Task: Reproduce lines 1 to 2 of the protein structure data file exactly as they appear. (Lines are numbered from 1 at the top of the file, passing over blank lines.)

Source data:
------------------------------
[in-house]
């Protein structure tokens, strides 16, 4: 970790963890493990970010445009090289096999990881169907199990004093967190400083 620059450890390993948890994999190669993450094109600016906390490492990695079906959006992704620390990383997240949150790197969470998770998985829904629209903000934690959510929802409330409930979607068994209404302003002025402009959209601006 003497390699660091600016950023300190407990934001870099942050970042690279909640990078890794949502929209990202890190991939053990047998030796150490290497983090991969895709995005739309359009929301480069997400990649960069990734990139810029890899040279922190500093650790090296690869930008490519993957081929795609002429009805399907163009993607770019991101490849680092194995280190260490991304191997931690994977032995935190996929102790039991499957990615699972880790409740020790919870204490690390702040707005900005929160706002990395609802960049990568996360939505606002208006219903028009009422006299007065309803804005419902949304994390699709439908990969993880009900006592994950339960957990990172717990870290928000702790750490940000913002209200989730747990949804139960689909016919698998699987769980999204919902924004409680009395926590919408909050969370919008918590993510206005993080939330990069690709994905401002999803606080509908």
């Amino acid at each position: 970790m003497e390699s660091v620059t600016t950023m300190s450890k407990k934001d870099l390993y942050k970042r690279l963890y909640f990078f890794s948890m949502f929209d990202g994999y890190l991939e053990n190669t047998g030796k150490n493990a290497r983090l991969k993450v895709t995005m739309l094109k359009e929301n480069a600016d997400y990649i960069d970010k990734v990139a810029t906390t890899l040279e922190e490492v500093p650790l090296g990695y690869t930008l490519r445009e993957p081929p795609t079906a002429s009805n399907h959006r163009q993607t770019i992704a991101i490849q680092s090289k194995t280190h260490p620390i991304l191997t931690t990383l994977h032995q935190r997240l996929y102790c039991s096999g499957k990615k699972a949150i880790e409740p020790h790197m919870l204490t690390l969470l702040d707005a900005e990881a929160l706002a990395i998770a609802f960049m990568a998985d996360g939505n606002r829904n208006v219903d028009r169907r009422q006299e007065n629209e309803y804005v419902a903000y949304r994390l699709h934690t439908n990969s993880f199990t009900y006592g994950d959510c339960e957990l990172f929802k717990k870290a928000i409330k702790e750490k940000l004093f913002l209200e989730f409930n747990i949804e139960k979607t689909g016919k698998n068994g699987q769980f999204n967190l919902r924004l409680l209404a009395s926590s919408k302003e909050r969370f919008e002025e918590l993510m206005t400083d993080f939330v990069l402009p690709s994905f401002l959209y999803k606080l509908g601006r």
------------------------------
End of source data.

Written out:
[in-house]
């Protein structure tokens, strides 16, 4: 970790963890493990970010445009090289096999990881169907199990004093967190400083 620059450890390993948890994999190669993450094109600016906390490492990695079906959006992704620390990383997240949150790197969470998770998985829904629209903000934690959510929802409330409930979607068994209404302003002025402009959209601006 003497390699660091600016950023300190407990934001870099942050970042690279909640990078890794949502929209990202890190991939053990047998030796150490290497983090991969895709995005739309359009929301480069997400990649960069990734990139810029890899040279922190500093650790090296690869930008490519993957081929795609002429009805399907163009993607770019991101490849680092194995280190260490991304191997931690994977032995935190996929102790039991499957990615699972880790409740020790919870204490690390702040707005900005929160706002990395609802960049990568996360939505606002208006219903028009009422006299007065309803804005419902949304994390699709439908990969993880009900006592994950339960957990990172717990870290928000702790750490940000913002209200989730747990949804139960689909016919698998699987769980999204919902924004409680009395926590919408909050969370919008918590993510206005993080939330990069690709994905401002999803606080509908």